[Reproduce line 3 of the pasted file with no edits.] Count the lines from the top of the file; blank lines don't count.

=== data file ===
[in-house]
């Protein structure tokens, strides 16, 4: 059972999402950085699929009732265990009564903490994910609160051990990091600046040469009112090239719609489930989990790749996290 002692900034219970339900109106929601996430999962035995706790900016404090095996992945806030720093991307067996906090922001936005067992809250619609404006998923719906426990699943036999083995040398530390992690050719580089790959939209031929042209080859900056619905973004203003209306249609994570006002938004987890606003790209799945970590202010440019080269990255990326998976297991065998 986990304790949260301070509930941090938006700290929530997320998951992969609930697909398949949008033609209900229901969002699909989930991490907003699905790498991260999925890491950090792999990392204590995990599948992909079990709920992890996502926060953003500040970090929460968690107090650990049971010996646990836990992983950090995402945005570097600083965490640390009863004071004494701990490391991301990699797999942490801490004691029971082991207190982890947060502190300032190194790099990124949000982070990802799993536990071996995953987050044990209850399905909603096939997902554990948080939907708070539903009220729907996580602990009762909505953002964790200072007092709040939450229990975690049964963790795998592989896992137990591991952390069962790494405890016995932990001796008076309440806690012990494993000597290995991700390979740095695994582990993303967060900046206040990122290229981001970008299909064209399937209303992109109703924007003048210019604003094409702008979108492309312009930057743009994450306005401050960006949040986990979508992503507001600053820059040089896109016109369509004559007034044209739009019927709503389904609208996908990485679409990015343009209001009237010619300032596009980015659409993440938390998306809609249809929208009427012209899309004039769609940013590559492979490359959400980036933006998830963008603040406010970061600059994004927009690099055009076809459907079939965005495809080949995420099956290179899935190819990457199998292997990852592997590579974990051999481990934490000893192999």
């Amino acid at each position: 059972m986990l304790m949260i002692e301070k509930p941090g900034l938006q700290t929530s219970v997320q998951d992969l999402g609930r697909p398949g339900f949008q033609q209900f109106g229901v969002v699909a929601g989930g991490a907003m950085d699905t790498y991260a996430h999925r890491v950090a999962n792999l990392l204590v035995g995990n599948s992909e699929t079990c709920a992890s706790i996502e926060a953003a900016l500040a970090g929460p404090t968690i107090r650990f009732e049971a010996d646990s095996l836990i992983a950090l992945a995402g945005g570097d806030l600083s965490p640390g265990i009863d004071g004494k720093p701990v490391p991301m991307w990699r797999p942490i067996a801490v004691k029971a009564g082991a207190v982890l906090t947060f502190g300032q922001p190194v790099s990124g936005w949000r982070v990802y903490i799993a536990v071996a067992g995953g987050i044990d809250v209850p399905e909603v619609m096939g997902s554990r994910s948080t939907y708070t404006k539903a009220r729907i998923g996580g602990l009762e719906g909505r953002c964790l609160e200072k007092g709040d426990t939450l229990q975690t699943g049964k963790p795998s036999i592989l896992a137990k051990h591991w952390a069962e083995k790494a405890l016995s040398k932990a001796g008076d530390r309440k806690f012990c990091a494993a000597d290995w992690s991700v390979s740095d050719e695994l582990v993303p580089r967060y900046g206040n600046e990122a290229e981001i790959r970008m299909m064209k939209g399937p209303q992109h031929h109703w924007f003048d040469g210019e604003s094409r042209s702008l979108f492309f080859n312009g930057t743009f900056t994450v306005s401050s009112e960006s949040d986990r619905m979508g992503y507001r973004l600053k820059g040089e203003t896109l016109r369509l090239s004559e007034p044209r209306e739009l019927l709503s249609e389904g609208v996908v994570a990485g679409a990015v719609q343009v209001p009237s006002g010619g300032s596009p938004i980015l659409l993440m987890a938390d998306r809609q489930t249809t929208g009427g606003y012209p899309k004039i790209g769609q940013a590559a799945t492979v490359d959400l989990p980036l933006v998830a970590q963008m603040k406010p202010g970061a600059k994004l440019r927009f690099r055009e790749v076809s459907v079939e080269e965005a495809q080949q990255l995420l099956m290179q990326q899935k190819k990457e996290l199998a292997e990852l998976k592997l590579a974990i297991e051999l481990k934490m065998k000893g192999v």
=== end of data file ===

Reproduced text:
């Amino acid at each position: 059972m986990l304790m949260i002692e301070k509930p941090g900034l938006q700290t929530s219970v997320q998951d992969l999402g609930r697909p398949g339900f949008q033609q209900f109106g229901v969002v699909a929601g989930g991490a907003m950085d699905t790498y991260a996430h999925r890491v950090a999962n792999l990392l204590v035995g995990n599948s992909e699929t079990c709920a992890s706790i996502e926060a953003a900016l500040a970090g929460p404090t968690i107090r650990f009732e049971a010996d646990s095996l836990i992983a950090l992945a995402g945005g570097d806030l600083s965490p640390g265990i009863d004071g004494k720093p701990v490391p991301m991307w990699r797999p942490i067996a801490v004691k029971a009564g082991a207190v982890l906090t947060f502190g300032q922001p190194v790099s990124g936005w949000r982070v990802y903490i799993a536990v071996a067992g995953g987050i044990d809250v209850p399905e909603v619609m096939g997902s554990r994910s948080t939907y708070t404006k539903a009220r729907i998923g996580g602990l009762e719906g909505r953002c964790l609160e200072k007092g709040d426990t939450l229990q975690t699943g049964k963790p795998s036999i592989l896992a137990k051990h591991w952390a069962e083995k790494a405890l016995s040398k932990a001796g008076d530390r309440k806690f012990c990091a494993a000597d290995w992690s991700v390979s740095d050719e695994l582990v993303p580089r967060y900046g206040n600046e990122a290229e981001i790959r970008m299909m064209k939209g399937p209303q992109h031929h109703w924007f003048d040469g210019e604003s094409r042209s702008l979108f492309f080859n312009g930057t743009f900056t994450v306005s401050s009112e960006s949040d986990r619905m979508g992503y507001r973004l600053k820059g040089e203003t896109l016109r369509l090239s004559e007034p044209r209306e739009l019927l709503s249609e389904g609208v996908v994570a990485g679409a990015v719609q343009v209001p009237s006002g010619g300032s596009p938004i980015l659409l993440m987890a938390d998306r809609q489930t249809t929208g009427g606003y012209p899309k004039i790209g769609q940013a590559a799945t492979v490359d959400l989990p980036l933006v998830a970590q963008m603040k406010p202010g970061a600059k994004l440019r927009f690099r055009e790749v076809s459907v079939e080269e965005a495809q080949q990255l995420l099956m290179q990326q899935k190819k990457e996290l199998a292997e990852l998976k592997l590579a974990i297991e051999l481990k934490m065998k000893g192999v």